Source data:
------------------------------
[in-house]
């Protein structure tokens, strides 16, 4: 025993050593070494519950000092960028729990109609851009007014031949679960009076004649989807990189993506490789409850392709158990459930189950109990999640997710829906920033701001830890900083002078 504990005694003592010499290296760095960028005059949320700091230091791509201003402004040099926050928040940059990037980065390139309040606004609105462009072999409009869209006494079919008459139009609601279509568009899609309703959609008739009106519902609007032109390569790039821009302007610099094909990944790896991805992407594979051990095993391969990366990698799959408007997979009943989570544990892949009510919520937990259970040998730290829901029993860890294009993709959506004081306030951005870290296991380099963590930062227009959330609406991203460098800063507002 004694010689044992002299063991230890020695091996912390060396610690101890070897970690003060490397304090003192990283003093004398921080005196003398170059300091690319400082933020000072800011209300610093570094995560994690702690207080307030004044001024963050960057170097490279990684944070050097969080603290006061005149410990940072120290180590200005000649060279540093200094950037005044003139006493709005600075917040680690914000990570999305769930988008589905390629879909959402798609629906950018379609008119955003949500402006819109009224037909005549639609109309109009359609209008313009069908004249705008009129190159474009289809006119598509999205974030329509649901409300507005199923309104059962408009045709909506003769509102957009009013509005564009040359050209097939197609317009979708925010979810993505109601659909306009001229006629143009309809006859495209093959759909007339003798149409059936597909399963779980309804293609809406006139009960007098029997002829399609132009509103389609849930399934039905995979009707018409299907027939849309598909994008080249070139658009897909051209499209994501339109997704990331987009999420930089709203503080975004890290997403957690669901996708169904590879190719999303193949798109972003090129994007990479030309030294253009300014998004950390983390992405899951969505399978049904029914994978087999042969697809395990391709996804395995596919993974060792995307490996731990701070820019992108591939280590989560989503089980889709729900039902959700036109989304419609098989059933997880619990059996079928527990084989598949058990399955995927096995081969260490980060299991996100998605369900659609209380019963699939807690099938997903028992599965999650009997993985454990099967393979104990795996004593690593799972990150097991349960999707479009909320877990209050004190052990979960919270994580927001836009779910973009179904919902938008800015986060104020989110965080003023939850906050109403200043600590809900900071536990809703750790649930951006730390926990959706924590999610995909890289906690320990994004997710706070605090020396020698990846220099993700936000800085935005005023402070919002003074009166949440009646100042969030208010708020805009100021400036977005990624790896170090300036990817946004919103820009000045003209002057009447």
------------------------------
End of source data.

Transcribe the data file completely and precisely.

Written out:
[in-house]
């Protein structure tokens, strides 16, 4: 025993050593070494519950000092960028729990109609851009007014031949679960009076004649989807990189993506490789409850392709158990459930189950109990999640997710829906920033701001830890900083002078 504990005694003592010499290296760095960028005059949320700091230091791509201003402004040099926050928040940059990037980065390139309040606004609105462009072999409009869209006494079919008459139009609601279509568009899609309703959609008739009106519902609007032109390569790039821009302007610099094909990944790896991805992407594979051990095993391969990366990698799959408007997979009943989570544990892949009510919520937990259970040998730290829901029993860890294009993709959506004081306030951005870290296991380099963590930062227009959330609406991203460098800063507002 004694010689044992002299063991230890020695091996912390060396610690101890070897970690003060490397304090003192990283003093004398921080005196003398170059300091690319400082933020000072800011209300610093570094995560994690702690207080307030004044001024963050960057170097490279990684944070050097969080603290006061005149410990940072120290180590200005000649060279540093200094950037005044003139006493709005600075917040680690914000990570999305769930988008589905390629879909959402798609629906950018379609008119955003949500402006819109009224037909005549639609109309109009359609209008313009069908004249705008009129190159474009289809006119598509999205974030329509649901409300507005199923309104059962408009045709909506003769509102957009009013509005564009040359050209097939197609317009979708925010979810993505109601659909306009001229006629143009309809006859495209093959759909007339003798149409059936597909399963779980309804293609809406006139009960007098029997002829399609132009509103389609849930399934039905995979009707018409299907027939849309598909994008080249070139658009897909051209499209994501339109997704990331987009999420930089709203503080975004890290997403957690669901996708169904590879190719999303193949798109972003090129994007990479030309030294253009300014998004950390983390992405899951969505399978049904029914994978087999042969697809395990391709996804395995596919993974060792995307490996731990701070820019992108591939280590989560989503089980889709729900039902959700036109989304419609098989059933997880619990059996079928527990084989598949058990399955995927096995081969260490980060299991996100998605369900659609209380019963699939807690099938997903028992599965999650009997993985454990099967393979104990795996004593690593799972990150097991349960999707479009909320877990209050004190052990979960919270994580927001836009779910973009179904919902938008800015986060104020989110965080003023939850906050109403200043600590809900900071536990809703750790649930951006730390926990959706924590999610995909890289906690320990994004997710706070605090020396020698990846220099993700936000800085935005005023402070919002003074009166949440009646100042969030208010708020805009100021400036977005990624790896170090300036990817946004919103820009000045003209002057009447």